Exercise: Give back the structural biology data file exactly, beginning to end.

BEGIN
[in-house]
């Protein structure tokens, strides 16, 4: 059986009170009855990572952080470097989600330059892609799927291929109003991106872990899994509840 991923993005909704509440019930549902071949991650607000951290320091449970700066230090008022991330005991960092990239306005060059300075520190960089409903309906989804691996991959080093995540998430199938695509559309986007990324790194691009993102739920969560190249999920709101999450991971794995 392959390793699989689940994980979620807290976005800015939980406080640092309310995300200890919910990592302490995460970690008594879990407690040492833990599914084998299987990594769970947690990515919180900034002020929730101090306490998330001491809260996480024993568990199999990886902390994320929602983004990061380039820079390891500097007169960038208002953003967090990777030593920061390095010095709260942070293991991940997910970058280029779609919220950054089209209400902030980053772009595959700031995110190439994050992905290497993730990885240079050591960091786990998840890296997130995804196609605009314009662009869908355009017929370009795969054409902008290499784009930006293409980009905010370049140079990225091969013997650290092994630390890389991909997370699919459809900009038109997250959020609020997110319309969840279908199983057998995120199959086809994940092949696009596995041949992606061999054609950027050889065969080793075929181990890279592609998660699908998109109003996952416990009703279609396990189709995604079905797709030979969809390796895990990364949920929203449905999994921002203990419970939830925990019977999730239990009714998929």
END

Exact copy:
[in-house]
């Protein structure tokens, strides 16, 4: 059986009170009855990572952080470097989600330059892609799927291929109003991106872990899994509840 991923993005909704509440019930549902071949991650607000951290320091449970700066230090008022991330005991960092990239306005060059300075520190960089409903309906989804691996991959080093995540998430199938695509559309986007990324790194691009993102739920969560190249999920709101999450991971794995 392959390793699989689940994980979620807290976005800015939980406080640092309310995300200890919910990592302490995460970690008594879990407690040492833990599914084998299987990594769970947690990515919180900034002020929730101090306490998330001491809260996480024993568990199999990886902390994320929602983004990061380039820079390891500097007169960038208002953003967090990777030593920061390095010095709260942070293991991940997910970058280029779609919220950054089209209400902030980053772009595959700031995110190439994050992905290497993730990885240079050591960091786990998840890296997130995804196609605009314009662009869908355009017929370009795969054409902008290499784009930006293409980009905010370049140079990225091969013997650290092994630390890389991909997370699919459809900009038109997250959020609020997110319309969840279908199983057998995120199959086809994940092949696009596995041949992606061999054609950027050889065969080793075929181990890279592609998660699908998109109003996952416990009703279609396990189709995604079905797709030979969809390796895990990364949920929203449905999994921002203990419970939830925990019977999730239990009714998929």